I have been mad with chiffon cakes lately. It comes from a passionate baker's curiosity within me, I suppose. It's the desire to challenge my skill to another different level. Nothing more to speak out, to be quite sure.
After a success with previous Chocolate Chiffon Cake, I tried out to make Rainbow Chiffon Cake, written by Fatmah Bahalwan, a famous baker and cook of Natural Cooking Club Indonesia in Jakarta. My first attempt was a disaster. The colours were there, but it did not rise high. I had troubles with pastes required in the recipe. I made a few trials and errors to substitute the use of pastes, but I failed. The cake was suffered from receiving too much liquid, the results from adding too much food colouring and essence.
This is my second attempt. I learned my mistakes and tried my best to avoid using too much liquid. I reduced the use of oil and coconut milk to each 60ml only. This way, when I add essence plus food colouring, the cake will be able to stand extra weight of liquid. The cake is still moist and proudly rising and protruding to the sky.
I am not yet satisfied with this. I am not too happy with the crust left on the tin when I removed the cake from it. There must be a way to make the crust staying and enveloped the moist cake.
Chiffon Rainbow Cake
by Fatmah Bahalwan, NCC
In this mixture, the recipe calls only to pour the egg yolks into a well of dry ingredients. I whisk the egg yolks and caster sugar, firsthand, and then mix it to the dry ingredients, oil and coconut milk.
50g caster sugar
20g milk powder
140g standard flour
1 tsp baking powder
100ml oil (60ml; rice bran oil--ab)
100ml coconut milk (60ml--ab)
140g egg yolks
Egg Whites Mixture
What I do is to treat this mixture like you are making meringues. Whisk the egg whites and salt until foamy, and then gradually add in the sugar in three batches. Keep whisking until soft peaks.
300ml egg whites
150g caster sugar
1/2 tsp table salt
1 tsp cream of tartar (optional)
I only have pandan paste, and I have to substitute the other pastes my own. What I do is to use a drop of rose essence plus a drop of red food colouring to substitute the strawberry paste; and using cocoa powder mixed with hot water for the chocolate paste.
1/2 tsp pandan paste
1/2 tsp strawberry paste
1/2 tsp chocolate paste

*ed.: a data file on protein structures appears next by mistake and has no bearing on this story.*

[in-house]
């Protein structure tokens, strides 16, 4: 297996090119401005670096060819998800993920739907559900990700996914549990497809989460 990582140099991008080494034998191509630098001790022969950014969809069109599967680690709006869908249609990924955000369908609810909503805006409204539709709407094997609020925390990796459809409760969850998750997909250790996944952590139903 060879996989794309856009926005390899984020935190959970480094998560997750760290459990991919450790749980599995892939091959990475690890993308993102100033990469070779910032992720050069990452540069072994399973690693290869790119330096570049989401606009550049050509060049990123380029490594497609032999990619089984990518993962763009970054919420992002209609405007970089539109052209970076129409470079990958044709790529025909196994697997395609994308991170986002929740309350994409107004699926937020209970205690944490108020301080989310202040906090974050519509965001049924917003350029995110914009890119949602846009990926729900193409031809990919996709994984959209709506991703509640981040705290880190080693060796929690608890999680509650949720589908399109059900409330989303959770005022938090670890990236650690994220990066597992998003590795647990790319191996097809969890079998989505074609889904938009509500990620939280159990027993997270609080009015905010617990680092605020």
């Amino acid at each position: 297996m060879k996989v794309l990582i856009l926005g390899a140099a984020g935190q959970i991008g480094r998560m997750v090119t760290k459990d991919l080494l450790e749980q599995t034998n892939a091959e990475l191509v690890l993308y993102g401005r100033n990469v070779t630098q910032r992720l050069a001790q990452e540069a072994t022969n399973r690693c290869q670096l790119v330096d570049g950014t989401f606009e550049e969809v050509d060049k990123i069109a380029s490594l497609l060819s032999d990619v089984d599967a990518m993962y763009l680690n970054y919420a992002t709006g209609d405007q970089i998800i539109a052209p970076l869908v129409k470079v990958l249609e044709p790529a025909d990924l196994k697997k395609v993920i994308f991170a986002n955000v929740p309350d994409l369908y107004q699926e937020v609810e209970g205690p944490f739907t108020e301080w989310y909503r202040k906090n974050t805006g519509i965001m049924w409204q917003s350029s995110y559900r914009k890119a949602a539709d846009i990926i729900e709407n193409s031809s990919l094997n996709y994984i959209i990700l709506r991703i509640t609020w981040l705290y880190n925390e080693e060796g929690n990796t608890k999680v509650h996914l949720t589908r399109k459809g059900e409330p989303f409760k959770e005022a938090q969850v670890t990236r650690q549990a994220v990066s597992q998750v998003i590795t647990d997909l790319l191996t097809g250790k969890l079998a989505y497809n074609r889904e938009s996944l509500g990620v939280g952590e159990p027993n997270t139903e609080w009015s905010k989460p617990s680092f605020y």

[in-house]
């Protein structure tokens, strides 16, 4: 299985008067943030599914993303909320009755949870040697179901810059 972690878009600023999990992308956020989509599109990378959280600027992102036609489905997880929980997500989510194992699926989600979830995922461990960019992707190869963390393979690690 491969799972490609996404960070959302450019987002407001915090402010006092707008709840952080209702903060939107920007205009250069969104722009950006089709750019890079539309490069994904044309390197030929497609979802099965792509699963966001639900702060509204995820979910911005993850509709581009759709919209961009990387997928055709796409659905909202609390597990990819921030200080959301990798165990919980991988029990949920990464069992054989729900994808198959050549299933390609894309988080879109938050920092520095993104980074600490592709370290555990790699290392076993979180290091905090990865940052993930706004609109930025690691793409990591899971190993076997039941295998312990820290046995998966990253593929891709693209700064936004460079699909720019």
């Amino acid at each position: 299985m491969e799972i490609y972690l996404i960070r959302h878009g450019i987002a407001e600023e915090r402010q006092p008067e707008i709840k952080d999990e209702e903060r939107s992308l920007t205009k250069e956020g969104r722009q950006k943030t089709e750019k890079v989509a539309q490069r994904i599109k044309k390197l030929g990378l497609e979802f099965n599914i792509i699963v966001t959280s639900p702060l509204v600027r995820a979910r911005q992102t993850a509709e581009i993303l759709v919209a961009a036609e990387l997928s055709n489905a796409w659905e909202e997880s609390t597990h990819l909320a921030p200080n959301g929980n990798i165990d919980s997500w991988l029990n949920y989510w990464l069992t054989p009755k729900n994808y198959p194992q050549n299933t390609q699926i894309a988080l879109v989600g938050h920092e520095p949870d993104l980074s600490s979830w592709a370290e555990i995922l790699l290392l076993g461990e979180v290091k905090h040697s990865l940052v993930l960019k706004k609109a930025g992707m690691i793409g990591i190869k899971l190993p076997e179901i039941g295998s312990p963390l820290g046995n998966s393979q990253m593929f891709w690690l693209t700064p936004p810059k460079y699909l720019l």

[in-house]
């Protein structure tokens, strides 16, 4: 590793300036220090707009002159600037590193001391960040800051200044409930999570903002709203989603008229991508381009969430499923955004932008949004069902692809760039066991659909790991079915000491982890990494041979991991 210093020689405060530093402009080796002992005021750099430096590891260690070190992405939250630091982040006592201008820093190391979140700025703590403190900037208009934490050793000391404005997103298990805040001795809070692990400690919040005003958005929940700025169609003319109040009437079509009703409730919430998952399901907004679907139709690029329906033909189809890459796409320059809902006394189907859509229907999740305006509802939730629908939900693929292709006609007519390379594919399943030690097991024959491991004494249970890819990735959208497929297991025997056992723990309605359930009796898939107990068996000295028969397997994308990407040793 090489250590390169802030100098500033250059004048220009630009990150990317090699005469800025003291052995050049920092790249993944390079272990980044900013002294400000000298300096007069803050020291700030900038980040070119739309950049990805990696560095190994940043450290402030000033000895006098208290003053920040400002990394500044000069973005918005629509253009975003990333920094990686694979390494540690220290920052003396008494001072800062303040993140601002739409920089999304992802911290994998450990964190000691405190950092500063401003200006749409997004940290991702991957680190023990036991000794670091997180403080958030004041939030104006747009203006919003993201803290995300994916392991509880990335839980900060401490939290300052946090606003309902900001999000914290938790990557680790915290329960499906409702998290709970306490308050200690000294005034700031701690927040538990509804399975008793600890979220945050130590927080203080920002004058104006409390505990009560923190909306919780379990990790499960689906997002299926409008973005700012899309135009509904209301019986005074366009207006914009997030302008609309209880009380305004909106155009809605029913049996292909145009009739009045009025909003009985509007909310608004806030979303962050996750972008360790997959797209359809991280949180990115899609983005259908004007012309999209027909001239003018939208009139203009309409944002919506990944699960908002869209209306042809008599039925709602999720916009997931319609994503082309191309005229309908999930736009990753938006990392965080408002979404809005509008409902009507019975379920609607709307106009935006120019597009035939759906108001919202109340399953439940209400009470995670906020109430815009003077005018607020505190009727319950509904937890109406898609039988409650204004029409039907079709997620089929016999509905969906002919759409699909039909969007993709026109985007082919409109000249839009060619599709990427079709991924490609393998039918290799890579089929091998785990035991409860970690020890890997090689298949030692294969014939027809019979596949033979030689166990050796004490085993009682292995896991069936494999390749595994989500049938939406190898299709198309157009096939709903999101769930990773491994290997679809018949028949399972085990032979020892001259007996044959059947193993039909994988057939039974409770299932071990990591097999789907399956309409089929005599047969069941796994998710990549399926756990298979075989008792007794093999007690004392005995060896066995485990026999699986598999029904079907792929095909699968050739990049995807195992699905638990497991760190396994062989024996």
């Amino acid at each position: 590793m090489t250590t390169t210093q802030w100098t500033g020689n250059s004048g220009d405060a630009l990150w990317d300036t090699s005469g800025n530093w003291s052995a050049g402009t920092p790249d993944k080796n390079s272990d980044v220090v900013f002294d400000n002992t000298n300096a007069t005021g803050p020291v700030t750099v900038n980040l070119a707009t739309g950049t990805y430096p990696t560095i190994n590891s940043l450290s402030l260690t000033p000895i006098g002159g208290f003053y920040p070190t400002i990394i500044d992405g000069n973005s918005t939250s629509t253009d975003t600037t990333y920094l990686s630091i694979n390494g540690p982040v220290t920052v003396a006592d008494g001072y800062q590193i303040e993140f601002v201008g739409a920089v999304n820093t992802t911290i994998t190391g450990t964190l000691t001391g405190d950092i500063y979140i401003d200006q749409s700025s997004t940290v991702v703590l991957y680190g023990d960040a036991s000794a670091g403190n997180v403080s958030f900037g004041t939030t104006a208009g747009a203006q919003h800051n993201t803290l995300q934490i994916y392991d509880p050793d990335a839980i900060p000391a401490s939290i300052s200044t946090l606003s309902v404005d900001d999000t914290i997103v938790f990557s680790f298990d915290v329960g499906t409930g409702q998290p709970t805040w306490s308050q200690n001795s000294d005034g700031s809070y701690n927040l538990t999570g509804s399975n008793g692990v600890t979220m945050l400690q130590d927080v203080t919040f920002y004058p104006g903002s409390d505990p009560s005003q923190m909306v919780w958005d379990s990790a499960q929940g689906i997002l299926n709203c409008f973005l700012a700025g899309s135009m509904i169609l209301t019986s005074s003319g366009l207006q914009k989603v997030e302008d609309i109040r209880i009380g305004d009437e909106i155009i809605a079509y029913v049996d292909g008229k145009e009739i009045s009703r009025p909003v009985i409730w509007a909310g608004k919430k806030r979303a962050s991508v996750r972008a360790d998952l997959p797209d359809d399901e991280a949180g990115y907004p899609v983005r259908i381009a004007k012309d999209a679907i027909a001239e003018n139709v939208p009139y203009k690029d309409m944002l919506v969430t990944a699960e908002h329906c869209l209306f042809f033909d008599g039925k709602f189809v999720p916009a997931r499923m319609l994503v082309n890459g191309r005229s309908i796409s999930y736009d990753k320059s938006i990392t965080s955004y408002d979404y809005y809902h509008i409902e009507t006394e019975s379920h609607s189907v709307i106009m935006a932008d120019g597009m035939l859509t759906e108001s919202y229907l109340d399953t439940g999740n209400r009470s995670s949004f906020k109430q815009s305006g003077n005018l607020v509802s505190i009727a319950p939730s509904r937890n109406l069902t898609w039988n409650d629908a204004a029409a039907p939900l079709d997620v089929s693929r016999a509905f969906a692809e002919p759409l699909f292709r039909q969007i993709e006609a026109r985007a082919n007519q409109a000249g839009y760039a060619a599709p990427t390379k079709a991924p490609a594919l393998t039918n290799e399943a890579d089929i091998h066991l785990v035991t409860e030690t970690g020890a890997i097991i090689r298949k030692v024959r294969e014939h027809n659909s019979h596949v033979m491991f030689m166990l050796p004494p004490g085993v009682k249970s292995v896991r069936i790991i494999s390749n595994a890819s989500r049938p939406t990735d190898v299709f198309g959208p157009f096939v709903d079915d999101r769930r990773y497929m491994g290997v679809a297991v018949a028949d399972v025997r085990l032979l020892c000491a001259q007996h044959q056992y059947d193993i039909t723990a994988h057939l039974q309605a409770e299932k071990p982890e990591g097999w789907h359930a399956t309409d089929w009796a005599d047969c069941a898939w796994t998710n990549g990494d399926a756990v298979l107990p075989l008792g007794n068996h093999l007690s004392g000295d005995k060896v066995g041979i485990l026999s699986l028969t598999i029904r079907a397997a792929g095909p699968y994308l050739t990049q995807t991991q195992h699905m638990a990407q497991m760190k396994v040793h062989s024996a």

Preheat the oven to 180C. Prepare a 20cm chiffon cake (less in diameter will be alright, I am told). Do not grease or line the tin.
Combine sugar, milk powder, cornflour, flour, and baking powder (I sifted these ingredients together, 3 times). Make a well in the centre. Pour the egg yolks (mine is already mixed with caster sugar) in the middle, mix well, while adding the oil and coconut milk. Work from the middle to the edge, combine well until you have a smooth egg mixture.
Meanwhile, whisk egg whites, caster sugar, salt and cream of tartar, if using, until soft peak. Mix this mixture into the egg mixture. Work lightly but thoroughly, to avoid any lumps (which will make holes in your cake).
Divide the mixture into 4 portions and put each portion into a bowl (I only use 3 bowls, and leave the plain mixture in the mixer bowl). Work each paste into each bowl, so you will have one bowl of pandan paste mixture, one bowl of strawberry paste mixture, and another bowl of chocolate paste mixture, while the rest of the mixture remains plain (I drop vanilla extract in it).
Pour these mixture into the tin, and bake for 45 minutes, or until it becomes springy to the touch. Remove the cake from the oven and immediately turn the cake (in the tin) upside-down, using the tin's feet (if you have a chiffon cake with feet). Otherwise, use a strong bottle, like your aged Modena vinegar bottle, to hold the cake by sliding the bottle into the tin hole in the middle. Leave it to cool.
When it is already cool, remove the cake from the tin by using a long thin knife, loosening from the sides and bottom of the tin. Serve as is, sliced.